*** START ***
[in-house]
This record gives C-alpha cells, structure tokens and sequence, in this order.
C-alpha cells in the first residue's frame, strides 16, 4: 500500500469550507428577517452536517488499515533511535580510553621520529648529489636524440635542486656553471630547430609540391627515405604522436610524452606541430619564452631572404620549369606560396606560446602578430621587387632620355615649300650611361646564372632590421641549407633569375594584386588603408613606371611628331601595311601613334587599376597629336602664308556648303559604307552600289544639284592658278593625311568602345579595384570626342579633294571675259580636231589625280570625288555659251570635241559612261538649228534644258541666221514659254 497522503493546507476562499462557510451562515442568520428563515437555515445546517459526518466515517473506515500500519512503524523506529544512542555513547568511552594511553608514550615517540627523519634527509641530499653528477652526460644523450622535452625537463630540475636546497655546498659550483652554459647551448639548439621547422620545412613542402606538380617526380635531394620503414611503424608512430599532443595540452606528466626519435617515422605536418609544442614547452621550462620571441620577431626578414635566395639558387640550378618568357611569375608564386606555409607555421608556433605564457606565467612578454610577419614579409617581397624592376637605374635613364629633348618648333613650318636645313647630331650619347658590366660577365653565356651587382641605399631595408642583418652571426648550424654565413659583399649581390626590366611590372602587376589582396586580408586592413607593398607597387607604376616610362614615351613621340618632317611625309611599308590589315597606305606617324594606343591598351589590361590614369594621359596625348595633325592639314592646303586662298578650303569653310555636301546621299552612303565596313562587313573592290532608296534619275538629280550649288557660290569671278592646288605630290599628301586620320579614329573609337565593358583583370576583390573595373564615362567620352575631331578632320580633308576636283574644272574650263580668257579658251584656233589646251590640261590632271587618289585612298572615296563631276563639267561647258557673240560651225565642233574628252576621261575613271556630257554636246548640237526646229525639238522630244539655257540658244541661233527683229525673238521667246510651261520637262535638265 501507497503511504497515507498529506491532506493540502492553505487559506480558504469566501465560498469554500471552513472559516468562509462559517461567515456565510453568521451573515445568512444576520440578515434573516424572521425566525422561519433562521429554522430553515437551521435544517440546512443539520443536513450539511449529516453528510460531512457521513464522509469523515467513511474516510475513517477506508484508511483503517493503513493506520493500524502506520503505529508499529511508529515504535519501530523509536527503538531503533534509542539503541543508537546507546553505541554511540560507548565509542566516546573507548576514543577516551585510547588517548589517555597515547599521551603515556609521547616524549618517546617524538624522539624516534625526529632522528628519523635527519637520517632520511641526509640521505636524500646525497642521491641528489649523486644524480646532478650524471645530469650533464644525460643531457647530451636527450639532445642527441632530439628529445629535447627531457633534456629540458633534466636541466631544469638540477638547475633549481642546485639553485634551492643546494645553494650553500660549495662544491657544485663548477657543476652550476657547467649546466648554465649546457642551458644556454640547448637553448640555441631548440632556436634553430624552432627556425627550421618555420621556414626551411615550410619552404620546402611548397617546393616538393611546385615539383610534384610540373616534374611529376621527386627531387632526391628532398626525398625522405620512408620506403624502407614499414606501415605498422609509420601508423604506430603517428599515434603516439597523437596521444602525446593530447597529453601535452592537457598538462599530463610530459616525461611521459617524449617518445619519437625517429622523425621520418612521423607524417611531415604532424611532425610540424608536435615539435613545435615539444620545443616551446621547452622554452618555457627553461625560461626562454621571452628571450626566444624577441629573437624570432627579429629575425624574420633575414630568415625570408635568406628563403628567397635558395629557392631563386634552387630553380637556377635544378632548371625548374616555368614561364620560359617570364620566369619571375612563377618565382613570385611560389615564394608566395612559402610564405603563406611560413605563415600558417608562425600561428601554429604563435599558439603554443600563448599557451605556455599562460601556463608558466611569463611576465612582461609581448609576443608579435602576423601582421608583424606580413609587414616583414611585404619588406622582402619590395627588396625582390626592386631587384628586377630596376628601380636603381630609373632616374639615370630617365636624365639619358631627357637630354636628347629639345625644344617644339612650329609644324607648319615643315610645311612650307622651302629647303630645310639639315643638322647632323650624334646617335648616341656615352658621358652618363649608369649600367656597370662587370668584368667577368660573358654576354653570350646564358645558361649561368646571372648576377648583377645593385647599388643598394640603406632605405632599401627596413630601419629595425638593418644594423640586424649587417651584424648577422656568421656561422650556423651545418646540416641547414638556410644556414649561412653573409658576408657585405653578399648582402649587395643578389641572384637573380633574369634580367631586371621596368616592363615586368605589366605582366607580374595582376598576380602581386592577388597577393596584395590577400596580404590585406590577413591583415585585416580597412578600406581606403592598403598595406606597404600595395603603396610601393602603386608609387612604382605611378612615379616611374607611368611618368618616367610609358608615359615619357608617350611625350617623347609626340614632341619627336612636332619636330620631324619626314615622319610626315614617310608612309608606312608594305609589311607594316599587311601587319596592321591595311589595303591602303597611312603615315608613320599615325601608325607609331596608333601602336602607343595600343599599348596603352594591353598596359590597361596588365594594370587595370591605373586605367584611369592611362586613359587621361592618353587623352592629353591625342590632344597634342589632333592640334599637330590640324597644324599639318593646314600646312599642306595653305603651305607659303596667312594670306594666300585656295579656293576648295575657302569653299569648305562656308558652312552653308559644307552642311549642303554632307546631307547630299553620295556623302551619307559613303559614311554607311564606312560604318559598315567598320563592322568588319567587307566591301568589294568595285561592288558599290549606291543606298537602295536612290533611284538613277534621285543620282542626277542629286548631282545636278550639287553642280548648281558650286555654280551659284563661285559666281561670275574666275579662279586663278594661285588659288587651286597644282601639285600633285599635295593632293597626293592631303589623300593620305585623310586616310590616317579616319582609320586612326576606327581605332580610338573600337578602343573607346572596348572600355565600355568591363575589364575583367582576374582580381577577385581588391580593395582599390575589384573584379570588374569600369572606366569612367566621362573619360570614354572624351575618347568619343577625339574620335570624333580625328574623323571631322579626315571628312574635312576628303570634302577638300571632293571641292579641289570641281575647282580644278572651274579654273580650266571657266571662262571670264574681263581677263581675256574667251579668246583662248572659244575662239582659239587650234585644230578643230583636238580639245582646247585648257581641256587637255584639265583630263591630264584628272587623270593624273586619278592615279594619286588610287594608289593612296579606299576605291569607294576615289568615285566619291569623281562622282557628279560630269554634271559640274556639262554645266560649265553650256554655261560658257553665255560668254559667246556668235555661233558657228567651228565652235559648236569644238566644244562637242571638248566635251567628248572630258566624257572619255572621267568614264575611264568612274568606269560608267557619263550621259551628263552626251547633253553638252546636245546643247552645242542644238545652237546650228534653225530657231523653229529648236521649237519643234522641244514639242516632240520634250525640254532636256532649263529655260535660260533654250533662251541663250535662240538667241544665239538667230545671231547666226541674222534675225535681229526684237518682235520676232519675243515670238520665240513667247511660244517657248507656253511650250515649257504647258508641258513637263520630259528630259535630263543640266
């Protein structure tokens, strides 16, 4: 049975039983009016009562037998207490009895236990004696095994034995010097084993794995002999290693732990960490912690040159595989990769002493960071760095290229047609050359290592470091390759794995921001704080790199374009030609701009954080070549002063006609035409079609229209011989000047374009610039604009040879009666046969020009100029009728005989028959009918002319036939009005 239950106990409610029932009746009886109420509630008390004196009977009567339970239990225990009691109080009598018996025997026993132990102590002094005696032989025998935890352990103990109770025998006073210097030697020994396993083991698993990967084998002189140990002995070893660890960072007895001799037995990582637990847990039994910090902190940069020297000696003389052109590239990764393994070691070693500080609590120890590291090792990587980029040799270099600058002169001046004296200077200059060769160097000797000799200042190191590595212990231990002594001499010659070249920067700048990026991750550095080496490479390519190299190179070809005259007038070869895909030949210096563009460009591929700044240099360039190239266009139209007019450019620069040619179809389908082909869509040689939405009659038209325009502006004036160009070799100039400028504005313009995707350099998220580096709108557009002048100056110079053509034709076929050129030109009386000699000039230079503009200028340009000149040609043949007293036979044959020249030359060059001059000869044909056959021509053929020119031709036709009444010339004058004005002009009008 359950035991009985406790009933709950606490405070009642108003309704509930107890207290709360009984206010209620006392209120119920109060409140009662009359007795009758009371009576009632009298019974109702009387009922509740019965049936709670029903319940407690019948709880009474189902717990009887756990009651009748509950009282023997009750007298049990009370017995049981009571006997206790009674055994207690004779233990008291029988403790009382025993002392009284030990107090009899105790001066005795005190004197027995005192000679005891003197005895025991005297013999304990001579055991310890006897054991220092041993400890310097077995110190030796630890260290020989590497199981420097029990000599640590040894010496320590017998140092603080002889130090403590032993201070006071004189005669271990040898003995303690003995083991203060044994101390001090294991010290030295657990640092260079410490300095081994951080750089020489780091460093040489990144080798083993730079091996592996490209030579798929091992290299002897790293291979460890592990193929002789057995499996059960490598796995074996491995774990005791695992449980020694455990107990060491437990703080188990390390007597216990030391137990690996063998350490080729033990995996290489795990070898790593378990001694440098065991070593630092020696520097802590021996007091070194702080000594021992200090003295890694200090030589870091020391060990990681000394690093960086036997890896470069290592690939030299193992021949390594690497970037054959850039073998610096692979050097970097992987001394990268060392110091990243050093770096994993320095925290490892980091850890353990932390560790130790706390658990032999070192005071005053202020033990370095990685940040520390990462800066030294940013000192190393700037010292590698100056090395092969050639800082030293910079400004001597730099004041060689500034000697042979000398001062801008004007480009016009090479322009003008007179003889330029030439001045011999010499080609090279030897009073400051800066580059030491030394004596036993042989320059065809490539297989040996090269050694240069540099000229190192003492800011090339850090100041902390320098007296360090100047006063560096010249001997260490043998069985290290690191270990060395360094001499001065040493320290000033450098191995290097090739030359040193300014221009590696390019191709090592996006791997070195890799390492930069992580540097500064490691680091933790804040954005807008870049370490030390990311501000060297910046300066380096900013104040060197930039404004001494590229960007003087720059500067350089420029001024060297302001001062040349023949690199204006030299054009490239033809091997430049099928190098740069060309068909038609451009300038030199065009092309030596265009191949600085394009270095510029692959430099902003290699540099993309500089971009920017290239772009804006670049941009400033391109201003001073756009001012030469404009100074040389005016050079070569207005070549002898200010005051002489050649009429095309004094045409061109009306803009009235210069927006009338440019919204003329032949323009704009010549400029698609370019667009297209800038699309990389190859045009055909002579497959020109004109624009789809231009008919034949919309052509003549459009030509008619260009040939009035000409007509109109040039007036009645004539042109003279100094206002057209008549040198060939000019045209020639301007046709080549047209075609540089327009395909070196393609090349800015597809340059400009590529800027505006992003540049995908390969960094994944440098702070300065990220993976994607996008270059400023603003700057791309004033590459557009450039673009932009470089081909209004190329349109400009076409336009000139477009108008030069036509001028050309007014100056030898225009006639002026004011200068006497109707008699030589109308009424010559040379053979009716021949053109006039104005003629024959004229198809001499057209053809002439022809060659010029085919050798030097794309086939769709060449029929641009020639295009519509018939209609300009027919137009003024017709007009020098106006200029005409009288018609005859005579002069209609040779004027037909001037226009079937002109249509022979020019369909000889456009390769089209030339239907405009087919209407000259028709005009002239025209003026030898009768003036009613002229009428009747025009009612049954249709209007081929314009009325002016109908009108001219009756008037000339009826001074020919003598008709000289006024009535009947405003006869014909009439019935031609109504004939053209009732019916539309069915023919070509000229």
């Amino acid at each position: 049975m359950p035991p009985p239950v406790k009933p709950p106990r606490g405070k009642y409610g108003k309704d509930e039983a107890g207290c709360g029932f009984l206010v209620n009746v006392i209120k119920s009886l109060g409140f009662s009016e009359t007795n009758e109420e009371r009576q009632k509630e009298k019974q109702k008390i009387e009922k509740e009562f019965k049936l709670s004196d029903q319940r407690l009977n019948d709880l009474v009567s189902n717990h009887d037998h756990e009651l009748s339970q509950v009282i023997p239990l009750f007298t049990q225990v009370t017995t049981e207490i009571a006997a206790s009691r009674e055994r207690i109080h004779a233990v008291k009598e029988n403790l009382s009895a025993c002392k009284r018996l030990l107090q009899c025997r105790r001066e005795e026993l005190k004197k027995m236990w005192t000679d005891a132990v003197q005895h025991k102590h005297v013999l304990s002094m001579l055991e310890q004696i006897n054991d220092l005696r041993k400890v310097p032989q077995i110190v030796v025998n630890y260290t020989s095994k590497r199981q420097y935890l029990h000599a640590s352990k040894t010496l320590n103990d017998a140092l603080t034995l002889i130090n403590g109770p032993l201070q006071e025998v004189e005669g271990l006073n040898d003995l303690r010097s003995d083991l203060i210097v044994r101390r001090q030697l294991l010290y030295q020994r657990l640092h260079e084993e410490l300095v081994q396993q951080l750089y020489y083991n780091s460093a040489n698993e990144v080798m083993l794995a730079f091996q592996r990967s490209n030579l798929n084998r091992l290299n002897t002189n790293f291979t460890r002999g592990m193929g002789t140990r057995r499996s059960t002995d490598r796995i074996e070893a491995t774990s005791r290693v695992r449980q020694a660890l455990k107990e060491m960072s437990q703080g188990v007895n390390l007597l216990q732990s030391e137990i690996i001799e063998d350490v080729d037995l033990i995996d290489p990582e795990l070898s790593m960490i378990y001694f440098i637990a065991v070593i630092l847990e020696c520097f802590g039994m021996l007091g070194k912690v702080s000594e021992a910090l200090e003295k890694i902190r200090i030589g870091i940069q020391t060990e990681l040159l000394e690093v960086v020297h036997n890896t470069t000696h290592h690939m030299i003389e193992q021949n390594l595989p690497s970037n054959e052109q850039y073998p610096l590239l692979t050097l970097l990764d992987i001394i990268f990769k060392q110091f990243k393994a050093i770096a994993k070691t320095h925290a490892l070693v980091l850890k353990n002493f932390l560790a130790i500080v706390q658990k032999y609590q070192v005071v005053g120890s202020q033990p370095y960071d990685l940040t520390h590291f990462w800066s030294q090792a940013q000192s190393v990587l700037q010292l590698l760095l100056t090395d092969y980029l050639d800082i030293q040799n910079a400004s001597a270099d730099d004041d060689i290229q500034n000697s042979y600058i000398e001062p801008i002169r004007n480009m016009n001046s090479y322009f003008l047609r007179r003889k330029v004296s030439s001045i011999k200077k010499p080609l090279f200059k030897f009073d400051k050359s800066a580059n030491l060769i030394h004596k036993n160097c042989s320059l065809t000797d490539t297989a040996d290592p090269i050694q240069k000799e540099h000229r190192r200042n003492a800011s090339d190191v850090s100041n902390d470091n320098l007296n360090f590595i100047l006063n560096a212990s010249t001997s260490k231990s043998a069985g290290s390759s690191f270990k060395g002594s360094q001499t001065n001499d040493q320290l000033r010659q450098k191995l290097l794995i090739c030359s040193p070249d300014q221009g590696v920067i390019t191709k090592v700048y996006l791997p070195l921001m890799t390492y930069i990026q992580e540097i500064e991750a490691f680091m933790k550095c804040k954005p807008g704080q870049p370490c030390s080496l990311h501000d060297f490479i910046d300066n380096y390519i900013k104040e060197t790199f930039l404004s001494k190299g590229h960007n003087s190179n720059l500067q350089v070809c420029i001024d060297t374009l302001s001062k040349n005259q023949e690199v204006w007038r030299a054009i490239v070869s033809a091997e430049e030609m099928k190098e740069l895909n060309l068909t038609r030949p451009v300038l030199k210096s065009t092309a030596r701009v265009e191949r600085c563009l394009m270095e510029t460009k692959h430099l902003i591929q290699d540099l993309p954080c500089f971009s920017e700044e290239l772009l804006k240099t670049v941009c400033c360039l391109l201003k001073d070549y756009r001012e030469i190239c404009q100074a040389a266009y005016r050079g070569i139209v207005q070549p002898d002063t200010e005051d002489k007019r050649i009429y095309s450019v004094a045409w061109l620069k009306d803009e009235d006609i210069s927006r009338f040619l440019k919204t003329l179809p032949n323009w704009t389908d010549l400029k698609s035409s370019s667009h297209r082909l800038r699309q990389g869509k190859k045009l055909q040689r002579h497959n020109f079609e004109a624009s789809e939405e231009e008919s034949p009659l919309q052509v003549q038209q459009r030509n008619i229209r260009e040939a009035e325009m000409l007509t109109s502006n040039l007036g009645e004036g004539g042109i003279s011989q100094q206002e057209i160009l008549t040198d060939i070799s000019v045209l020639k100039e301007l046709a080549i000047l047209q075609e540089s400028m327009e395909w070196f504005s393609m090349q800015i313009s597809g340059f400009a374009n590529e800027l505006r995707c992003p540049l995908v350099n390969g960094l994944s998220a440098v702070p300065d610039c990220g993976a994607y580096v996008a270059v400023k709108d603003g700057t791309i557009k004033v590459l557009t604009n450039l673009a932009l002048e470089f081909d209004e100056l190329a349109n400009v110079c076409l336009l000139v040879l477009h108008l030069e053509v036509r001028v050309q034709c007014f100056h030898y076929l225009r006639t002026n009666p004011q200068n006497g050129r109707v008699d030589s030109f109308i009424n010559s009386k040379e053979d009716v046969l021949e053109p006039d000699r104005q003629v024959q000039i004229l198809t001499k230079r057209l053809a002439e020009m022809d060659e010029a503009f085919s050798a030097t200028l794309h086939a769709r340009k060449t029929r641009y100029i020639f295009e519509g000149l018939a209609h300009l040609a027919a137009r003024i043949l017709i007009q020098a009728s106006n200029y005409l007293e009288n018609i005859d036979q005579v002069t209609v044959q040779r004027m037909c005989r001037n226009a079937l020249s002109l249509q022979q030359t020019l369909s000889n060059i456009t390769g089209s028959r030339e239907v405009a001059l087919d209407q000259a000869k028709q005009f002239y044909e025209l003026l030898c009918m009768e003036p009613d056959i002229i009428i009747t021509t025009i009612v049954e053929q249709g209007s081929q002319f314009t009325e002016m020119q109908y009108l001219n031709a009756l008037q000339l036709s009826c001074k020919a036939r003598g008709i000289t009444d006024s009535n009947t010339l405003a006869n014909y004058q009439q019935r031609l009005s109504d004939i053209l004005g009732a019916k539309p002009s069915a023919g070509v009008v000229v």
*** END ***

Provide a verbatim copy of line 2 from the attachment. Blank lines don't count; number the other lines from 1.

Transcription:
This record gives C-alpha cells, structure tokens and sequence, in this order.